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Dear Friends

wedding rings

Your new perspective
on 'in sickness and in health'

Week of March 1, 2021
Prayer Requests

Dear Friends:

It can come as a surprise that the "in sickness" phrase in a traditional wedding vow can also mean helping your spouse when they're taking care of a member of their family of origin. When they're taking care of one of your in-laws.

If you’re the husband or wife of an adult child who is taking care of an aging parent, it can seem that no matter what you say or do, it’s the wrong thing. Suddenly you may find yourself an outsider as the immediate family circle closes ranks. You may feel tremendously frustrated about your powerlessness: You cannot make everything all right; you cannot stop the pain your spouse is feeling.

That's the opening paragraph of our topic/flier "When You're Married to the Caregiver."  Here's a little more.

● Remember that the relationship you have with your in-laws is not the same as the one your husband or wife has. This is simply human nature. No matter how close you may have become to your mother- or father-in-law, your experience is not the same as your spouse’s. So while you may feel the two of you are doing more than enough to help, your spouse may not feel that way at all.

● Understand that every immediate family has its own little quirks—good or bad. Maybe Dad has always had a short fuse. Maybe Mom has never been able to relax if there was one speck of dust on one stick of furniture. Maybe family members never talk to one another, they yell. Maybe they never yell . . . or talk. Whatever those characteristics, they may be intensified under the present, stressful circumstances.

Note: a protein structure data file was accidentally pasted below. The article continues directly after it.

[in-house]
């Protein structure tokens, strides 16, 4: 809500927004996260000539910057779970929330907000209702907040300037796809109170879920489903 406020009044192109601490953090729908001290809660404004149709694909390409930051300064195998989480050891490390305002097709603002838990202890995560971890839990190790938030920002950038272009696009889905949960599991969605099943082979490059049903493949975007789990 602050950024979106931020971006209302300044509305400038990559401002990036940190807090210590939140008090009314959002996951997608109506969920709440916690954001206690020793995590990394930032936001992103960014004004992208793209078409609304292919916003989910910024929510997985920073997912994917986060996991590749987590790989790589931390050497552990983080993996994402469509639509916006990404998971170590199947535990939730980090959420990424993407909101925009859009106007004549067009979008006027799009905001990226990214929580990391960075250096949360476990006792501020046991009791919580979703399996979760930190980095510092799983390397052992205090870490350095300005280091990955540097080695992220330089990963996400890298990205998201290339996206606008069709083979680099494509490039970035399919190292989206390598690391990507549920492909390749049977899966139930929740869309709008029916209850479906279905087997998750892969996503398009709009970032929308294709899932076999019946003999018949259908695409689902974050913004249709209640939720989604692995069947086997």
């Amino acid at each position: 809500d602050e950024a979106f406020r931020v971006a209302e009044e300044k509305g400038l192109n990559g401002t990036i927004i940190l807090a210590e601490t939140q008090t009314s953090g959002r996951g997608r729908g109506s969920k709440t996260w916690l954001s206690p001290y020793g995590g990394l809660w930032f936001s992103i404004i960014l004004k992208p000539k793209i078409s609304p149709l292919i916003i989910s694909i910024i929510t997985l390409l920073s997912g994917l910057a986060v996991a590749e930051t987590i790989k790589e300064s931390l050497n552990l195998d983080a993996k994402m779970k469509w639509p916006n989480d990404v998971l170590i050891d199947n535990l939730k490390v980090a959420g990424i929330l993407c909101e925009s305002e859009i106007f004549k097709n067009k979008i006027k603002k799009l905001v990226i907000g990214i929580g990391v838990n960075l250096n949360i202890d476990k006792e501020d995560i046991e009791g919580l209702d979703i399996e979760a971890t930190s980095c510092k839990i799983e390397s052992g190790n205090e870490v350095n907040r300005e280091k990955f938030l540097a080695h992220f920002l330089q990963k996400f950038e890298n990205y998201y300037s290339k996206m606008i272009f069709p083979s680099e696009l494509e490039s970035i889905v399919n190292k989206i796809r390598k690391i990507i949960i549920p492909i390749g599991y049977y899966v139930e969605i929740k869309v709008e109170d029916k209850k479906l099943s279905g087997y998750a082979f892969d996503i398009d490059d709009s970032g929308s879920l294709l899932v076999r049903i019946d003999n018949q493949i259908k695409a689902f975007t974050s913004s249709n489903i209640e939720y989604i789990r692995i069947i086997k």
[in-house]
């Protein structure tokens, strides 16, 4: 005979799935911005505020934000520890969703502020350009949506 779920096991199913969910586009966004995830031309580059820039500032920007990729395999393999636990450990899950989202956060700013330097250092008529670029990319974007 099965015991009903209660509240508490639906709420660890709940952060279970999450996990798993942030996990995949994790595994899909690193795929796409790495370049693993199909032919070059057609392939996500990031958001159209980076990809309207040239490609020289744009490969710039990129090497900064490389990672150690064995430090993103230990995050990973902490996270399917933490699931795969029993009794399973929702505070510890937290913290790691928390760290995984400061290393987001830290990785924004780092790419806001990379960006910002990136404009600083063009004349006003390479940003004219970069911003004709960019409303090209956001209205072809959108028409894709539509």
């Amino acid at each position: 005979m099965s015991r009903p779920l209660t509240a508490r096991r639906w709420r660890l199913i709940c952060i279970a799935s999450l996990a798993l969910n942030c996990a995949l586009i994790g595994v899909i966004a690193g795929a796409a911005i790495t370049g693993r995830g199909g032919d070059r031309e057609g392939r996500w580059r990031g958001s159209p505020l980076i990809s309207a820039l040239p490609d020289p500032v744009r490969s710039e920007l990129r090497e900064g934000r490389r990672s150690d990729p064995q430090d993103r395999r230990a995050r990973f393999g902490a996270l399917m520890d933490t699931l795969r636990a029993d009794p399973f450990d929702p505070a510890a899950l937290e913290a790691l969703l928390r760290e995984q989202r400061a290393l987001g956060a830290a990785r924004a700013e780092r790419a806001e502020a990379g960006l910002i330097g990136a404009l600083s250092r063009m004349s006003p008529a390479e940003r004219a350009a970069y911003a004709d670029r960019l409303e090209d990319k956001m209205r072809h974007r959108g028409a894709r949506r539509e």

● Don’t take it personally if you are suddenly outside the loop. When no one really wants to hear your opinion because this is a “family” matter. At the same time, you may very well be affected by the decisions being made by your spouse and the other siblings. It’s not uncommon that several sons will decide what’s best for Mom or Dad but it is the daughters-in-law who end up providing almost all the care. Then, too, the opposite may occur. Your spouse’s siblings are no help and so it is up to your spouse and you to do everything.

● Know that sometimes you will become the target for your spouse’s emotions. The anger, the fear, the sadness, the frustration, the guilt. Again, try not to take it personally. Most likely it’s not really meant for you but for something else. For the disease or medical problem that is taking the life of your spouse’s parent. For the pain. For death.

You can read more here.

And, as it's been for the past twelve months, all those challenges can be compounded because of COVID-19.

You remain in my prayers,


- - -

Again this week we cordially invite you to join the Friends of St. John the Caregiver! (FSJC's programs include and You can find out more about becoming a member here.

No meetings, no dues. All we ask is that you pray for caregivers and those receiving care. Our members include caregivers, care-receivers, and those who support both (including quite a few former caregivers).

You can:

sign up online here

or call us toll-free at 1-800-392-JOHN (5646)

or print and mail an application form.

Past "Dear Friends" Letters

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